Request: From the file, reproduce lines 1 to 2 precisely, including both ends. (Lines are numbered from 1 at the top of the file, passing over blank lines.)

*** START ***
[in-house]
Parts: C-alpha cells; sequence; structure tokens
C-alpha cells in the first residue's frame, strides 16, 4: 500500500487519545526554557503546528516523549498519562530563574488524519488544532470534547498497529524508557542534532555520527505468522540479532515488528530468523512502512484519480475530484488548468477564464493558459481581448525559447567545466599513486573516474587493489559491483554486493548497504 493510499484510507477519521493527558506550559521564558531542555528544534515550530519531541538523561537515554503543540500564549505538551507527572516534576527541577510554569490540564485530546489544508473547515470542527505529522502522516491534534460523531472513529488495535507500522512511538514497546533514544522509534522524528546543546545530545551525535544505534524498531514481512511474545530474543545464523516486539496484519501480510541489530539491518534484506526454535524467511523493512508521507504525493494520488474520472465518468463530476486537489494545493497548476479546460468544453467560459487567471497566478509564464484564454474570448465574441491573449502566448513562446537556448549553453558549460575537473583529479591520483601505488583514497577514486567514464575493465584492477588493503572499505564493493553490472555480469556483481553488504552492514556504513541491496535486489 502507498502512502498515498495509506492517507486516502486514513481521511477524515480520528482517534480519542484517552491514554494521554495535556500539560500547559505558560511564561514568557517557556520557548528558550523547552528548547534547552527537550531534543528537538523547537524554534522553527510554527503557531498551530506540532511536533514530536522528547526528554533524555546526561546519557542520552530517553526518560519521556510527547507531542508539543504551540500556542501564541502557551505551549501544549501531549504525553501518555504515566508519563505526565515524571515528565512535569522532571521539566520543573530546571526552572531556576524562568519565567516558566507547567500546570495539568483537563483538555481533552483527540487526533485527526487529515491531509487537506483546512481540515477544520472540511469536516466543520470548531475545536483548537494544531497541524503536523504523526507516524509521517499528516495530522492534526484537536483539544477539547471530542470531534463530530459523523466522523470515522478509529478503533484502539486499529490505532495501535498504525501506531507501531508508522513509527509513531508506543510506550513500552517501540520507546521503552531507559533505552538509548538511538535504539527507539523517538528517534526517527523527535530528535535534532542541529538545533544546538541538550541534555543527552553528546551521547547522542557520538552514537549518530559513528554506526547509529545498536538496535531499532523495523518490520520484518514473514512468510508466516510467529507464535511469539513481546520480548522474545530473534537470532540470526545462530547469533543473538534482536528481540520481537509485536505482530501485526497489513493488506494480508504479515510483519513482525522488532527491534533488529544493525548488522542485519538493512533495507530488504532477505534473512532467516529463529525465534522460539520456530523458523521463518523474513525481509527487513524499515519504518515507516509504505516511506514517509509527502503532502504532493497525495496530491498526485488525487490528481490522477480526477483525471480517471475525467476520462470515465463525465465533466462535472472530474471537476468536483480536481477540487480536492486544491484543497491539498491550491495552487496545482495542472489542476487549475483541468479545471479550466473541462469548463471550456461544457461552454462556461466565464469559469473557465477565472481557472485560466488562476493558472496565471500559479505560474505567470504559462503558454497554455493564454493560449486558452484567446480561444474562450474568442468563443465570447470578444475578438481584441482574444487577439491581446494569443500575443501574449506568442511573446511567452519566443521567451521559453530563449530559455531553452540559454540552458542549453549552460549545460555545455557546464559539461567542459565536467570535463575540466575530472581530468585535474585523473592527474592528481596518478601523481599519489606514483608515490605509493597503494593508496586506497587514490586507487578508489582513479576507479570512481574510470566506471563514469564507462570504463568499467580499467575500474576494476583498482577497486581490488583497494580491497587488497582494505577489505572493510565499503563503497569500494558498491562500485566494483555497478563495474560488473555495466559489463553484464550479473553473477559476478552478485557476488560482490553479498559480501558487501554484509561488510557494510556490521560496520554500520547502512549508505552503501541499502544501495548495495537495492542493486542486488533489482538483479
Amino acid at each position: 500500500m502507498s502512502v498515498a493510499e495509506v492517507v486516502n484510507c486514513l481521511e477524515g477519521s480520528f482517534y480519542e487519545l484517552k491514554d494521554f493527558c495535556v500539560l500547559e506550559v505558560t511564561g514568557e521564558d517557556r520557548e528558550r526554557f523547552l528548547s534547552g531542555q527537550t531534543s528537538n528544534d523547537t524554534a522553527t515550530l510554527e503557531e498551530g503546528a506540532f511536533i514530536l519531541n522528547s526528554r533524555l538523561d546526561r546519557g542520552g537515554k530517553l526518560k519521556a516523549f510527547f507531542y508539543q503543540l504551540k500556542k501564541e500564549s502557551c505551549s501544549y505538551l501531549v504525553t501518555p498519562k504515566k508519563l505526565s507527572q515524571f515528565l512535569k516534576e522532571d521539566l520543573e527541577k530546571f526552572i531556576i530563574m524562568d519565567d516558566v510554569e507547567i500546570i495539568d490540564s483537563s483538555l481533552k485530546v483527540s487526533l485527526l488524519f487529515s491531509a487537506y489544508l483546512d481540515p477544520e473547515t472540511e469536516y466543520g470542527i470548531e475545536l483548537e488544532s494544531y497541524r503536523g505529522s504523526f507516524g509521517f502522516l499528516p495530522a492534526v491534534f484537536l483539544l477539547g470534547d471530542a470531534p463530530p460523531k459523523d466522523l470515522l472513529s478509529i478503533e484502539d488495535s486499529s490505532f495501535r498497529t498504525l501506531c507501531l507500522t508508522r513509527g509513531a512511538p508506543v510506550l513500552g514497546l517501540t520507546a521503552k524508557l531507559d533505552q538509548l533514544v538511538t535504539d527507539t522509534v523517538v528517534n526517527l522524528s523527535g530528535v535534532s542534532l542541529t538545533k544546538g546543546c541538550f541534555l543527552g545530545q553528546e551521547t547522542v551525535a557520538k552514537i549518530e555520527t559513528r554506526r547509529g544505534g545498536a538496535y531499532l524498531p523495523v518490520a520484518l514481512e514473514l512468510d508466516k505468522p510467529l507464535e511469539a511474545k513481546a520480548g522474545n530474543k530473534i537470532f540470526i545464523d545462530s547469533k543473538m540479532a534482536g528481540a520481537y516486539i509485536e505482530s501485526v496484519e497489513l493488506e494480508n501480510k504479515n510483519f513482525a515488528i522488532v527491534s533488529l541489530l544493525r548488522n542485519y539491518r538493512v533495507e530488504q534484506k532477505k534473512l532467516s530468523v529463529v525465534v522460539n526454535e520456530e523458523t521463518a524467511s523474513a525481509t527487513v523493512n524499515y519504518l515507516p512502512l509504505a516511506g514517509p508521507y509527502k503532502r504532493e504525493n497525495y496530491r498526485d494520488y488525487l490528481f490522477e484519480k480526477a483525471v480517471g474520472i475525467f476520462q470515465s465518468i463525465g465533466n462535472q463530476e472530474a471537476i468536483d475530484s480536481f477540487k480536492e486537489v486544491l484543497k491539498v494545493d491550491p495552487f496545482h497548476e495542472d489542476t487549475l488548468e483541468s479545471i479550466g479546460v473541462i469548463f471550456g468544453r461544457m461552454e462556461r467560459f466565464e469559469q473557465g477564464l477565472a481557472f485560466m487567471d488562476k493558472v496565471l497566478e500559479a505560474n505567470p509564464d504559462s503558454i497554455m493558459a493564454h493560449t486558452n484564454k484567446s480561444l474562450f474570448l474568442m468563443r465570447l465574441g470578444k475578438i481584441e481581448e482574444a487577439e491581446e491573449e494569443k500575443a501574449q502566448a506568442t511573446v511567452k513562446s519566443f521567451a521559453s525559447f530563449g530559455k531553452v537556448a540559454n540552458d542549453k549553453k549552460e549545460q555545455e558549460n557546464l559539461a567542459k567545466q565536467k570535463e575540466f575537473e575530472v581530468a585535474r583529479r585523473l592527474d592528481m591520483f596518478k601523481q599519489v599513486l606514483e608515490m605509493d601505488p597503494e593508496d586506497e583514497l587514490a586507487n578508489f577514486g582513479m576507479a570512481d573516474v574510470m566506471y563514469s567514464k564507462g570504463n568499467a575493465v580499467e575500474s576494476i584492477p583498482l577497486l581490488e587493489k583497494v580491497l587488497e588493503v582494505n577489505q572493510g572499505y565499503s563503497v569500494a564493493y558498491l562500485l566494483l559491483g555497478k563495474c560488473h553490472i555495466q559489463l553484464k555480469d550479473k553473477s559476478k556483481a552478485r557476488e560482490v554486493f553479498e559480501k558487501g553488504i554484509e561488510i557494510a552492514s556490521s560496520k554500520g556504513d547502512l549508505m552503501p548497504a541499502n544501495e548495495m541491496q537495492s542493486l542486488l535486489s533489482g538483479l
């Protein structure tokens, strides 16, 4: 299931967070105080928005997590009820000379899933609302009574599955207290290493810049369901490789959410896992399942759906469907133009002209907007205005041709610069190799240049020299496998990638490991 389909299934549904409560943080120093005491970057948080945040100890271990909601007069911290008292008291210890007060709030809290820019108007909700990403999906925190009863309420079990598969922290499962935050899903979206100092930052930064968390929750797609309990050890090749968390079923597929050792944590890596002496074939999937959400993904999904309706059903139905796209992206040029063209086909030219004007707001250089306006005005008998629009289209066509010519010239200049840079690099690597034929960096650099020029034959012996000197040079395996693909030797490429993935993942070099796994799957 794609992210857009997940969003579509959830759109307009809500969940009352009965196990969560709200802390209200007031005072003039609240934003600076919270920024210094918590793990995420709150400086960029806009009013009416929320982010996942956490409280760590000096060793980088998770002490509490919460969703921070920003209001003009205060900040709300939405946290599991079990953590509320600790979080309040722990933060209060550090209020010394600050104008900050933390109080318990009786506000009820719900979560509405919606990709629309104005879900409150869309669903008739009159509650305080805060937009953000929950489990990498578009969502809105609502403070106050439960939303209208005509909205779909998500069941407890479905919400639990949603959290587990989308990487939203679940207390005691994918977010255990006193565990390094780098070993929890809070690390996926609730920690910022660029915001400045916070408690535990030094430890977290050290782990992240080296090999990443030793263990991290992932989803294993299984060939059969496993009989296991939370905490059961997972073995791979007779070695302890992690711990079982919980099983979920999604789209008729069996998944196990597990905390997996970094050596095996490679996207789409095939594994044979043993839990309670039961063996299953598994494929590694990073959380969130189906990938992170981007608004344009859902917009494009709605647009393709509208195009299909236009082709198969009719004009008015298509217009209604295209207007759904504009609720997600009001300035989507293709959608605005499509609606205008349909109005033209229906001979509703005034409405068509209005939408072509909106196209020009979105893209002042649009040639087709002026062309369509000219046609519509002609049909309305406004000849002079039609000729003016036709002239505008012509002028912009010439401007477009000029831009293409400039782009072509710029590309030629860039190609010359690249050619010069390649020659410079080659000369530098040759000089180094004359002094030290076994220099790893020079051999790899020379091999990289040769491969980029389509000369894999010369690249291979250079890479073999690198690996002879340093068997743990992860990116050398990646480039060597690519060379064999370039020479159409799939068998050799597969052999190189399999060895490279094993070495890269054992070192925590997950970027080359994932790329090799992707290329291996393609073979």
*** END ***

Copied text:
[in-house]
Parts: C-alpha cells; sequence; structure tokens